A year ago, RPI enacted a policy that limits the number of transferable Advanced Placement credits to 32. As a graduating senior at Rensselaer, I believe that this policy undermines the efforts of hardworking potential students, limits their ability to take specialized classes, and forces them to pay more tuition dollars to retake the same introductory classes.
Despite affecting a minority of people, this code turns a blind eye to students’ previous accomplishments. For many, these credits mean more than a value of currency; they represent years of hard work. AP classes are the best (and most difficult) classes you can take at most high schools. While many schools offered three or four AP courses, I was blessed to have a high school that offered around 16. I took advantage of that opportunity by taking as many AP classes as humanly possible. To imagine being put in the shoes of someone denied a quarter of their life’s work frightens me. I have sacrificed too much to have the four years of my high school life wasted.
Not only does such a policy deny hardworking students the honor they deserve, it also hinders their ability to provide positive contributions to the RPI community. Universities are supposed to teach the courses we dream of taking, not force a lengthy review for those fortunate and dedicated enough to have taken those courses already in high school. Additionally, placing a limit on transferable AP credits restricts elective options, graduate admissions, and career development. If a student is so inclined to graduate in four years with a bachelor’s degree, RPI offers various courses to fill the void. With enough credits in a chosen specialization, one can pursue a minor—or a dual major. Better yet, one can partake in the co-terminal program to graduate with both a bachelor’s and master’s degree in four years. And to those people who are dedicated enough, one can possibly graduate from RPI with a bachelor’s degree in two and a half years. (I did—well, I am going to by the end of this semester.) All of these options are available with a sizable quantity of AP credits. But, RPI’s decision to cap this reduces the possibility that any of these dreams are realizable.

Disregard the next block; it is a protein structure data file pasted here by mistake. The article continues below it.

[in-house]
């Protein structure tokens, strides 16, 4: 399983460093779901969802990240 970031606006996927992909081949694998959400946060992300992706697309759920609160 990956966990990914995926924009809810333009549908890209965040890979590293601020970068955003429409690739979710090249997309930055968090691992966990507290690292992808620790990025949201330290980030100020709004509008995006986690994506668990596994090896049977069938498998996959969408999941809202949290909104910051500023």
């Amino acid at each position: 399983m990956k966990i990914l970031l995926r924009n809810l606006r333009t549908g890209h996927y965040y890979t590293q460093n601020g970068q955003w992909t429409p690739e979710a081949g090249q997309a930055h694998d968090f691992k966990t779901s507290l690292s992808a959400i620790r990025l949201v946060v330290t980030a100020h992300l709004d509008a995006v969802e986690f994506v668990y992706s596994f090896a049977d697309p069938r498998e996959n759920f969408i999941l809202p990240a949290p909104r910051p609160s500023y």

Honestly, I cannot think of any good that could come from a policy like this from the perspective of a student. You could argue that having so many AP credits devalues the college experience. On the contrary, having a large amount of credits only strengthens it; it reinforces the college environment. From the Institute’s perspective, restricting the number of transferable AP credits guarantees a student must stay at RPI for at least three years. That’s a semester’s worth of tuition for a person like me! Sure you can bring up notions of missing out on the full Rensselaer experience, but isn’t it my decision to choose whether I want to spend another semester at the ’Tute when I already have a job lined up? It is my choice, not the Institute’s, that should shape my life’s goals.
I implore the Institute to, at the very least, discuss the possibility of removing the cap on transferable AP credits. It has absolutely no benefit for the students, proving more harm than good. As a side note, being able to advertise to prospective students that RPI is a school that fully accepts AP credits would be a profitable selling point. RPI has worked hard to improve its reputation around the world. Repealing this would be one giant step forward in the right direction.